* Wikileaks cables show Russia said it would not sell S-300
* Russia similarly "froze" S-300 sale to Iran
* But linked Iran sale to progress on missile defence in
By Tom Miles
GENEVA, June 3 Russia's pledge to deliver
anti-aircraft missiles to Damascus at a time when world powers
are trying to end Syria's civil war is consistent with a pattern
of using the weapons system as a bargaining chip in its power
struggle with the West.
Russia has said it is committed to sell the S-300
surface-to-air missiles as a deterrent against foreign military
intervention, under a contract struck in 2010 with President
But Western powers who are trying, along with Russia, to
organise an international conference to end the 26-month-old
conflict say such a delivery would be hugely counter-productive.
"No one knows if this conference will become a success, but
it is the wrong message which has been sent by Russia to the
world and to the region by delivering S-300 or other weapons,"
German Foreign Minister Guido Westerwelle said on Friday.
Secret WikiLeaks cables show that Russia has played this
game before, in particular with the long-range S-300 that
Israel, for one, sees as a "red line" threat to its airspace.
Russia's determination to supply Syria mirrors an earlier
commitment to Iran, though it long assured diplomats it had no
intention of sending S-300s to either country, the cables show.
Russia was well aware of the "destabilising" effect of
supplying weapons like the S-300 to the Middle East, one
September 2008 cable quoted Viktor Simakov, Counselor for Israel
and Palestine in Russia's Foreign Ministry, as saying.
"Simakov reiterated that Russia understood very well
Israel's concern about either Syria or Iran obtaining the
Iskander or S-300 missile systems," the cable said.
Syria had upset Russia by allowing an earlier delivery of
anti-tank missiles to fall into the hands of militant Islamist
group Hezbollah, and Russia promised tighter "end user controls"
Syria tried to obtain missiles in 2008 by offering to host
Russia's own missile defences on its territory, matching U.S.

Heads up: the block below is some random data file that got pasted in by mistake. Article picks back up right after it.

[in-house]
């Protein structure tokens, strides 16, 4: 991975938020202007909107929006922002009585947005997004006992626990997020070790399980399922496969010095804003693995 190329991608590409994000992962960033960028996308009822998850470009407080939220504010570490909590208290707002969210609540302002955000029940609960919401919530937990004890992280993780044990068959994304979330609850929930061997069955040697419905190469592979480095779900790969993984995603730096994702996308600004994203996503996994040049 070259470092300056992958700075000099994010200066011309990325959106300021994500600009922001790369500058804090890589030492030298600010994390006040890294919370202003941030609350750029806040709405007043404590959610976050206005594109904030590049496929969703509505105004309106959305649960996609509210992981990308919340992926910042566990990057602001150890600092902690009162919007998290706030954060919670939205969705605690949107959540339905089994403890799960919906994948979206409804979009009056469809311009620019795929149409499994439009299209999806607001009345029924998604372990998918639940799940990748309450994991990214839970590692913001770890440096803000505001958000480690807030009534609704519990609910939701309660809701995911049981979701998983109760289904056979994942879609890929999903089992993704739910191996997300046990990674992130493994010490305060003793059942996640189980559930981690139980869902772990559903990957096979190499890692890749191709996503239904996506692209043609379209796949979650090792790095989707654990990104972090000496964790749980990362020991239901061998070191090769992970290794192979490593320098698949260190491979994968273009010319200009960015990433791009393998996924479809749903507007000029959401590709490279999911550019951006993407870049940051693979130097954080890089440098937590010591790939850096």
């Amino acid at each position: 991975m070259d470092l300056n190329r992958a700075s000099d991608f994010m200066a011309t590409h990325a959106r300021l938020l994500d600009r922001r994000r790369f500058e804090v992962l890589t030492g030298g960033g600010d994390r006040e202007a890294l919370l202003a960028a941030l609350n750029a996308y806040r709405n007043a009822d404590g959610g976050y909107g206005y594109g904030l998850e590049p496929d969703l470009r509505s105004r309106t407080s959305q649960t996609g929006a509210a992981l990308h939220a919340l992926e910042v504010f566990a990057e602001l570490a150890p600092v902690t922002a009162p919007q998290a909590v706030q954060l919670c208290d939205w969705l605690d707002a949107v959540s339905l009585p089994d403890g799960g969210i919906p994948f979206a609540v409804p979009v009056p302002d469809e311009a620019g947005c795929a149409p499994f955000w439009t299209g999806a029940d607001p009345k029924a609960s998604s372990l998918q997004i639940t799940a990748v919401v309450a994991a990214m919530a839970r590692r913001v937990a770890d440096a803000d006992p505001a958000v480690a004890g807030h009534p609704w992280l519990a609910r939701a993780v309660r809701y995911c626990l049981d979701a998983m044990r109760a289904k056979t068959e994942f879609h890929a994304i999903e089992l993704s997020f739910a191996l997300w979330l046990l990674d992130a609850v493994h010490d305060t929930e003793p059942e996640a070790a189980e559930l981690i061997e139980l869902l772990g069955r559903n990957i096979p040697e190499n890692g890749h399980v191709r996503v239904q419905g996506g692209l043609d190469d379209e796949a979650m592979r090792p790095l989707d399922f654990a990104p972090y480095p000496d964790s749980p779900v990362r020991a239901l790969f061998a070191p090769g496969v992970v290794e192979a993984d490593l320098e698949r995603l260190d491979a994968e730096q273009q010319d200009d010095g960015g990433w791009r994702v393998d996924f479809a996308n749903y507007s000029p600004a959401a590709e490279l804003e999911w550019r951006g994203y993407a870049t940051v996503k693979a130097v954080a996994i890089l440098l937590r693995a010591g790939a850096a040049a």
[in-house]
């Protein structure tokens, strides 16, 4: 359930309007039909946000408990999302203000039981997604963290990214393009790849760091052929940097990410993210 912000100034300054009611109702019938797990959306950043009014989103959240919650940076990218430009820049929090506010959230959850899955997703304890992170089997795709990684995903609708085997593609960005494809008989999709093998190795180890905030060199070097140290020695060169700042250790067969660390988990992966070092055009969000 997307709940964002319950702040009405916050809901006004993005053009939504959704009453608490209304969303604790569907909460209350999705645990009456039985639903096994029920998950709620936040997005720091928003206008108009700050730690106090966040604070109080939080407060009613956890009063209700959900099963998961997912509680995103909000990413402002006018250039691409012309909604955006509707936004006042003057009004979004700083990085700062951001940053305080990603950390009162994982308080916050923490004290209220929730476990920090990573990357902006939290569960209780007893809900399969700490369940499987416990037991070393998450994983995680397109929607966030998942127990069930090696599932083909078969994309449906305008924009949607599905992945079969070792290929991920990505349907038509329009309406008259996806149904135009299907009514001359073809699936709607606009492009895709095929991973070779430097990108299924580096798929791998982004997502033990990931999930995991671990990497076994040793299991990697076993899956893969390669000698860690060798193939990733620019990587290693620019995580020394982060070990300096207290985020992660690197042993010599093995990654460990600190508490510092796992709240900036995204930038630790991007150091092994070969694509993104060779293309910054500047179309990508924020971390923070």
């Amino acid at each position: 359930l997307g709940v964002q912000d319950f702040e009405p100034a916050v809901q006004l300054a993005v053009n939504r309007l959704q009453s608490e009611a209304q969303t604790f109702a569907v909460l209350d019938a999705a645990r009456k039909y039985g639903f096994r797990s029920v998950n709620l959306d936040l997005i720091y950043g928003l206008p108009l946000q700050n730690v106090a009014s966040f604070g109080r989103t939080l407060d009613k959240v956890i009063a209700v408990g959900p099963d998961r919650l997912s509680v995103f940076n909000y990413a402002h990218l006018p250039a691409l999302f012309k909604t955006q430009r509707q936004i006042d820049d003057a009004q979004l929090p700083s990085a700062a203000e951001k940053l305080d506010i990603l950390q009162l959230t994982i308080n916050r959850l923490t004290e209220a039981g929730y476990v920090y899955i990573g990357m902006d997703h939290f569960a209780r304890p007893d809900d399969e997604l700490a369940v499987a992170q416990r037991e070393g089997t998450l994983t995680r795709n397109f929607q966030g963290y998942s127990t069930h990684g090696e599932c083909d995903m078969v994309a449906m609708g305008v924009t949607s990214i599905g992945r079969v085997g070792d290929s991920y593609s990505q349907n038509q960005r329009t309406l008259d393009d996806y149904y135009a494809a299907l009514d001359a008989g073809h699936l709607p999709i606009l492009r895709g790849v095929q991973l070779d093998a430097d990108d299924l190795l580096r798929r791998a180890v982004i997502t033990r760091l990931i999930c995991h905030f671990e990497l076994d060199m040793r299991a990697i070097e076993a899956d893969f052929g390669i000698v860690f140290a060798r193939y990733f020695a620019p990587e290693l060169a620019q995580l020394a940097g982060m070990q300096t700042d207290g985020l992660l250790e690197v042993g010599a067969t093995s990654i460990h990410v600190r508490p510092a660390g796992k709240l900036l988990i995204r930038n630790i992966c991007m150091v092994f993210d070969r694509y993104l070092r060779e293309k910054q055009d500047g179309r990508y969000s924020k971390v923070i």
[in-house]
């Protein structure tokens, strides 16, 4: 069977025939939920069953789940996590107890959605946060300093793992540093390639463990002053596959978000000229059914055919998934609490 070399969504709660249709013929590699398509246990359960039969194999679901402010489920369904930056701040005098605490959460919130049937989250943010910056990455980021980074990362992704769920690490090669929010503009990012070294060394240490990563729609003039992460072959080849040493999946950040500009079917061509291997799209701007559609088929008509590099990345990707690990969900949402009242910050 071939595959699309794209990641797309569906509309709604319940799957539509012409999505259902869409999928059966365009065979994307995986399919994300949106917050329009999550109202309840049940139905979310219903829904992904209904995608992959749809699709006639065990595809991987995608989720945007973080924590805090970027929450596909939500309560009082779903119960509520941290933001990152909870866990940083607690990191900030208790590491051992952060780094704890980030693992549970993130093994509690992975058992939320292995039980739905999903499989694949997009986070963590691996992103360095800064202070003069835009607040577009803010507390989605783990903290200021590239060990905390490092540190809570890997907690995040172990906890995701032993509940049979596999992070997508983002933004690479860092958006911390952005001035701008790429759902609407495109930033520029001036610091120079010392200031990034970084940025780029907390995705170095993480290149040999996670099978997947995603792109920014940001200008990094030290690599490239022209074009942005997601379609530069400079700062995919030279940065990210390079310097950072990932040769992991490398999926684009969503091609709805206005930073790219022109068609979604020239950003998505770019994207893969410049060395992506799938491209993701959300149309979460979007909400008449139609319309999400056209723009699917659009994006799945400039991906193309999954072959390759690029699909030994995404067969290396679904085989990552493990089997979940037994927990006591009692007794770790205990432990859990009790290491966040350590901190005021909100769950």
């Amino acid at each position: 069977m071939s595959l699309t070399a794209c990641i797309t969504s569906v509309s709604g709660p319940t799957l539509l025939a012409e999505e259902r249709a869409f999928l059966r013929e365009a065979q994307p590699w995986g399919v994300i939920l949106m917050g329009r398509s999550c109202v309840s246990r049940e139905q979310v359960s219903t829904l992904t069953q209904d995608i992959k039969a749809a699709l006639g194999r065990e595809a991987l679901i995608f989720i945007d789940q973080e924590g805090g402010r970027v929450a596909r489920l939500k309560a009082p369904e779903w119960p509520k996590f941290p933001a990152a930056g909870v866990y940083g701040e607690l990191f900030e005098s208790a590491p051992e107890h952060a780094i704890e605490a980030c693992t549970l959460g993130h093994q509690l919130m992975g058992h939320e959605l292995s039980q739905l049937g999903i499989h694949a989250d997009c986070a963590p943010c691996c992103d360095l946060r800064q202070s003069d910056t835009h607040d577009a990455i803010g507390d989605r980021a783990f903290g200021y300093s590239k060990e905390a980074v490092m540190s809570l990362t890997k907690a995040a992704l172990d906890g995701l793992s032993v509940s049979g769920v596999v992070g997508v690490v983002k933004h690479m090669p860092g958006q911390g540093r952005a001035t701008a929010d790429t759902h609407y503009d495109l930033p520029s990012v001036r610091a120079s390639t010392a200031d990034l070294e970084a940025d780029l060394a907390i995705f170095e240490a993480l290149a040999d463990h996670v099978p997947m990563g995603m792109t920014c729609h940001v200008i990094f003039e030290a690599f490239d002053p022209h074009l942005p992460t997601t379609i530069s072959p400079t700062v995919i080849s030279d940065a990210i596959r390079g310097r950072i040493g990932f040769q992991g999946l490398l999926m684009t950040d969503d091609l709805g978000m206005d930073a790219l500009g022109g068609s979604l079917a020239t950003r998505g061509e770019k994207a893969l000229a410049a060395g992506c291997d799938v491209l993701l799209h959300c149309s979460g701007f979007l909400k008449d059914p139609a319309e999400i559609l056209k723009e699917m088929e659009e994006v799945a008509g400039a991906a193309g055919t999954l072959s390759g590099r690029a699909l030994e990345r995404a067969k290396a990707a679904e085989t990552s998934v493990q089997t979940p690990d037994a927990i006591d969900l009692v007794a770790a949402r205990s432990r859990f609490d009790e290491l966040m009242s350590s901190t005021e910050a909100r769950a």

missile defences in Europe that Russia objects to. Although
Russia did sign a contract in 2010, it did not then agree;
Israel's promise not to sell arms to Georgia during the
Georgia-Russia war that August may have outweighed Syria's
Speculation was mounting in late 2008 that Russia was
planning to honour its 2005 contract to supply S-300s to Iran.
But Russian officials assured the U.S. charge d'affaires in
Moscow that the transfer would not be completed until Iran
complied with its nuclear obligations, according to one cable.
But by early 2009, the sale looked like it was going to take
place, and Washington asked six allied Middle Eastern countries
to raise the issue immediately with Russia.
The move appeared to pay off, although then-U.S. Ambassador
to Moscow John Beyrle expected Russia to keep pressing the
issue, for financial, political and foreign policy reasons.
The Iran sale was merely "frozen", Deputy Foreign Minister
Sergei Ryabkov told U.S. Senator Carl Levin in 2009, and hinted
that Russia did not want to be challenged again.
"The less we hear from Washington about this, the better,"
an April 2009 cable quoted Ryabkov as saying.
Russian officials told Amos Gilad, at that time head of the
political-military bureau in Israel's Ministry of Defence, that
the missiles to Iran would not be delivered for political
"However, Gilad said the Russians would reassess this
political calculation should the United States continue to
pursue missile defense plans in Poland and the Czech Republic,"
said a cable dated July 30, 2009.
In the end, Russia scrapped the sale in 2010, and in what
may have been a quid pro quo, the Israelis agreed to sell Russia
surveillance drones that would narrow its technological military
gap with Georgia.
"For better or for worse, the delivery of S-300's have
become a barometer of our bilateral relations," Ambassador
Beyrle wrote in 2009.